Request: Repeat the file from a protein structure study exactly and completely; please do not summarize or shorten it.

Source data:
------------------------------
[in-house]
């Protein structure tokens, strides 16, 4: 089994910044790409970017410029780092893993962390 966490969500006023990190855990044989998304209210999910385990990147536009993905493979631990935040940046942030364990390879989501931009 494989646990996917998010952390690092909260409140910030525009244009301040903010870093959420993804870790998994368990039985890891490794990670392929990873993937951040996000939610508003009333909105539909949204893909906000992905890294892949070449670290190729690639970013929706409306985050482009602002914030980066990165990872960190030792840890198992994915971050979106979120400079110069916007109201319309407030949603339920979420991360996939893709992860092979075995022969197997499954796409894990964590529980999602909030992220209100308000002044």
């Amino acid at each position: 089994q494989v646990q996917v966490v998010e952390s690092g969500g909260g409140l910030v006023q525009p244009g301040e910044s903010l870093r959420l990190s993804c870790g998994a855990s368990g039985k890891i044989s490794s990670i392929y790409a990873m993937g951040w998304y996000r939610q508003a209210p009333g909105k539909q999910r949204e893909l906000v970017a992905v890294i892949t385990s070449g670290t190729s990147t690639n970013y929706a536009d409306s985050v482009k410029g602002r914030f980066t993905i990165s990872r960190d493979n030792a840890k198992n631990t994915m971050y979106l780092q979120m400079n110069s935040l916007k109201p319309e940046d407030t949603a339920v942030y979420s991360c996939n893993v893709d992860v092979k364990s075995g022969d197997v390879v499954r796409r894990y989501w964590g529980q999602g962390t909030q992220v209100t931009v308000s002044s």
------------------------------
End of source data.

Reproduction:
[in-house]
């Protein structure tokens, strides 16, 4: 089994910044790409970017410029780092893993962390 966490969500006023990190855990044989998304209210999910385990990147536009993905493979631990935040940046942030364990390879989501931009 494989646990996917998010952390690092909260409140910030525009244009301040903010870093959420993804870790998994368990039985890891490794990670392929990873993937951040996000939610508003009333909105539909949204893909906000992905890294892949070449670290190729690639970013929706409306985050482009602002914030980066990165990872960190030792840890198992994915971050979106979120400079110069916007109201319309407030949603339920979420991360996939893709992860092979075995022969197997499954796409894990964590529980999602909030992220209100308000002044």
């Amino acid at each position: 089994q494989v646990q996917v966490v998010e952390s690092g969500g909260g409140l910030v006023q525009p244009g301040e910044s903010l870093r959420l990190s993804c870790g998994a855990s368990g039985k890891i044989s490794s990670i392929y790409a990873m993937g951040w998304y996000r939610q508003a209210p009333g909105k539909q999910r949204e893909l906000v970017a992905v890294i892949t385990s070449g670290t190729s990147t690639n970013y929706a536009d409306s985050v482009k410029g602002r914030f980066t993905i990165s990872r960190d493979n030792a840890k198992n631990t994915m971050y979106l780092q979120m400079n110069s935040l916007k109201p319309e940046d407030t949603a339920v942030y979420s991360c996939n893993v893709d992860v092979k364990s075995g022969d197997v390879v499954r796409r894990y989501w964590g529980q999602g962390t909030q992220v209100t931009v308000s002044s």